Several weeks ago, I posted that as my Facebook status, and got a few puzzled comments. Most of my friends could not understand what I was talking about.
But you, my fellow parents of children with sensory issues, you understand. Don’t you?
My son is an incredibly picky eater. In order for him to eat a plain doughnut, we have to remove the “brown” off the outside of it, so just the inside white part is exposed. This stems from the fact that over a year ago, he gagged on a plain doughnut, and the sensory memory of that has stayed with him ever since. So for him to be able to eat it, he has to have the outside surgically removed. Never mind the fact that he’s able to eat a plain munchkin no problem. The memory is from the doughnut, and can’t be changed, reasoned with, or explained.
So, you ask, why even bother giving him the doughnut in the first place? Give him a different kind. Or none at all.
Because my son isn’t just a picky eater. He’s a picky eater with SPD and autism, who also happens to have an intolerance to all corn products.
That’s right. His diet, already limited by his sensory disorder, is that much smaller because he can’t digest anything with corn. That means no corn starch, no corn syrup, no modified food starch, no dextrose, no maltodextrin, and of course, no high fructose corn syrup.
I’ll give you a moment to go check your pantry and see how many foods have some corn product in them. I’ll name a few kid-friendly ones: Cheerios, Rice Krispies, several brands of peanut butter, breads, jellies, crackers, chicken nuggets, hot dogs, bologna, deli meats, yogurts…and we haven’t even left the house. Forget about fast food or eating out most places.
So that’s why we indulge him with the doughnut. Because that plain doughnut from Dunkin’ Donuts is the only thing there that he can eat. And if his brothers are getting a treat from there, we like to make sure he can have something special too.
As you can imagine, getting food (and calories) into him is a challenge and always has been. He’s had this intolerance since he was born, and has barely stayed on the growth charts these past four years. We’ve worked with occupational therapists when he was younger to help with his gag reflex to certain textures, and have had some success in that area. But his memory is long for such a young guy. Foods that he has thrown up in the past never make it back into the food rotation – strawberries, french fries, soft fruit bars, and of course, the outside of that doughnut. We’ve had nutritionists suggest adding olive oil to his yogurt smoothies for more calories, but we’re afraid to alter the one thing we know he’ll drink.
All of this makes meal times very difficult. The SPD, the autism, and the food intolerance add up to some very interesting dinner adventures. My oldest bolts from the table whenever he sees his brother start to gag. One night, my son will eat an entire grilled cheese sandwich. The next week, served the exact same thing, he’ll take one bite and walk away. Or maybe not even a bite at all because he doesn’t like the way it smells. All his senses come to the table with him when he eats. And no amount of prodding, begging, encouraging or yelling will get him to eat something that he has decided is not okay for consumption at that moment.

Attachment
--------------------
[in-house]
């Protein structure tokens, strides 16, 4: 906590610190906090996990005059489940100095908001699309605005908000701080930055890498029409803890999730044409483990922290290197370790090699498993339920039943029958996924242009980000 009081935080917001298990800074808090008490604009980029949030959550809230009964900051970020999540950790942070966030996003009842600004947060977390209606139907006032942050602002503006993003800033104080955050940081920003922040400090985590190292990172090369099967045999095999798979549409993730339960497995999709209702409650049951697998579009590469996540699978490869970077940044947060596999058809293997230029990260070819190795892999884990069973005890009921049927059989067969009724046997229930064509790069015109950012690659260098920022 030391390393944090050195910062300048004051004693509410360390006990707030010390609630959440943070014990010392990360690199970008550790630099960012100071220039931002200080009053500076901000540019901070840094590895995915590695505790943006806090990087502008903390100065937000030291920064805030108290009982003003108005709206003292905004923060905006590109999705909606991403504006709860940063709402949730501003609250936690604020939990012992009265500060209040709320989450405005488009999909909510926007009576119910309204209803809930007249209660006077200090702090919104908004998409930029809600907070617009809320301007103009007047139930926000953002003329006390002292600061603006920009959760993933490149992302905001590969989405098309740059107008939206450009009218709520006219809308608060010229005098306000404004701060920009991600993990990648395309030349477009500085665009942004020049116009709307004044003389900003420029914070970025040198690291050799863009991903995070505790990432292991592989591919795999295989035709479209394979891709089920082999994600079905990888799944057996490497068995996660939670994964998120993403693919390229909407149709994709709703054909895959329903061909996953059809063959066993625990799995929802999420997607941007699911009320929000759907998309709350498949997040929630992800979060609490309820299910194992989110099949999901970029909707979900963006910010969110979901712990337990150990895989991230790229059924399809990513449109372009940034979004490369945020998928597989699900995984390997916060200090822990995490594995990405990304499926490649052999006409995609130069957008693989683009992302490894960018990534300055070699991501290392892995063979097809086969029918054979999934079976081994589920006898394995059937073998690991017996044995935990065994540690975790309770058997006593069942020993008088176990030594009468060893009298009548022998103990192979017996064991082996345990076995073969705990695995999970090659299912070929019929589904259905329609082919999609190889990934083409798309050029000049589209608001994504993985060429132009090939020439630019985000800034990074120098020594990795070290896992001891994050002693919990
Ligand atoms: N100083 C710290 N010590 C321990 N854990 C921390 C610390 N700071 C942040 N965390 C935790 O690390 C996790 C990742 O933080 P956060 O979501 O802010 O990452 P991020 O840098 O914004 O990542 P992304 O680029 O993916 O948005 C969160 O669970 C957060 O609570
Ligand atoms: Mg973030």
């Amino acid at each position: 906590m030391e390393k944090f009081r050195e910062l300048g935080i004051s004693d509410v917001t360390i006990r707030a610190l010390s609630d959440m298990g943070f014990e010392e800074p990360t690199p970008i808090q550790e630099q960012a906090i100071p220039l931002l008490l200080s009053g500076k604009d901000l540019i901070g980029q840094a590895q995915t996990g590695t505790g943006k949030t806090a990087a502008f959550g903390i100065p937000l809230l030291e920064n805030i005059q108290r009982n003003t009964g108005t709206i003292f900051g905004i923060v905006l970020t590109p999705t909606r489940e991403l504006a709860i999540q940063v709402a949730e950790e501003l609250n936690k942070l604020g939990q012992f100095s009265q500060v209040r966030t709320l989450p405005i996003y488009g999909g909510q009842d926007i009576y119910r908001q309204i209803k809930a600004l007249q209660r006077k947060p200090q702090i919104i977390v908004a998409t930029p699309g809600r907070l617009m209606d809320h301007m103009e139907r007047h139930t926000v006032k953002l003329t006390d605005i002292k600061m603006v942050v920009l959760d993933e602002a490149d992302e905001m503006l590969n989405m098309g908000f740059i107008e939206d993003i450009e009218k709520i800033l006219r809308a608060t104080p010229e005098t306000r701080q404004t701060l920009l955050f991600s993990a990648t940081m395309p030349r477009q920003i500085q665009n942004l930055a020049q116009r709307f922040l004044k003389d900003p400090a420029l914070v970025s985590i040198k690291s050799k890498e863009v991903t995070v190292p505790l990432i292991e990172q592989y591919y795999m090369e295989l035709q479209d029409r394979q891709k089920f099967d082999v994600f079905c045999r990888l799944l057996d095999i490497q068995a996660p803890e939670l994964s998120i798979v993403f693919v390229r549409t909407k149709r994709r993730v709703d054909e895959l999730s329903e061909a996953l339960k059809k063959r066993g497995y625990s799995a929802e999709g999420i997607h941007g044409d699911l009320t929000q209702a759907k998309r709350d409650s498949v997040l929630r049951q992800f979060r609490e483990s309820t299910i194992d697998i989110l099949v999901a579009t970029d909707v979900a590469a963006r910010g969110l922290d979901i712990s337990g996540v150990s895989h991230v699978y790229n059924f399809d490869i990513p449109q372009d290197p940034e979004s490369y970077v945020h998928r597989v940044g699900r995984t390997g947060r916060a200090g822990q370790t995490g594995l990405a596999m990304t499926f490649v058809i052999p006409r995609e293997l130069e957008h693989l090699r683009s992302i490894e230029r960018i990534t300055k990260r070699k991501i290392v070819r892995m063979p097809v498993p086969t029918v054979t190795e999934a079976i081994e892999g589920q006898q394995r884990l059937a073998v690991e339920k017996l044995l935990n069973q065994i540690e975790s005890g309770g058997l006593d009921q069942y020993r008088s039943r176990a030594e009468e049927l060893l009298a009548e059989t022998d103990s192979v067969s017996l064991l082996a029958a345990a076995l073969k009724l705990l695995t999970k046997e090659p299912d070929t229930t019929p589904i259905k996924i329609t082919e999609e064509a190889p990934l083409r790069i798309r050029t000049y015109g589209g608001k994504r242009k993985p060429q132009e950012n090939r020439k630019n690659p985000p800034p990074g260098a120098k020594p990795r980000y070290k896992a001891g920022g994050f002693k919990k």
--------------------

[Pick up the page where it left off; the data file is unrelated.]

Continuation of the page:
We’ve been dealing with this for enough years now that for the most part we just accept it. Like every other challenge that comes with SPD, we try to anticipate what could happen and plan accordingly. If we’re going to a friend’s house, I warn them ahead of time that he might not eat anything to make sure they won’t be offended. We bring our food for him to restaurants and pizza parties so we don’t have to worry about the ingredients in every dish. We’ve brought our own cupcakes to birthday parties and always have a stash of goldfish and corn-free pretzel sticks handy just in case.
I will admit there are moments when I just lose it at the dinner table. Maybe it’s the night that I’ve worked incredibly hard on a new recipe and my son won’t even touch it because it doesn’t look right. Or maybe it’s the night that I’ve ordered the same pizza that he always eats from the one corn-free pizza place in town, and he decides he doesn’t like it anymore. On those nights – the ones when he ends up with a yogurt and crackers for dinner – those are the hardest nights for me as a parent. I leave the table feeling like I’ve failed at one of the most important things I’m supposed to do: feed my child.
I’m hoping that at some point, he’ll outgrow both the corn intolerance and the sensory issues surrounding food in general. Until then, we’ll continue to dissect the doughnuts. Because while some may call it overindulgence, we call it a way to get through the day.
“Just eat it, eat it , eat it
Get yourself an egg and beat it
Have some more chicken, have some more pie
It doesn’t matter , it’s broiled or fried
Just eat it, eat it, eat it, eat it
eat it, eat it, eat it, eat it, ooh” – Eat It by Weird Al Yankovic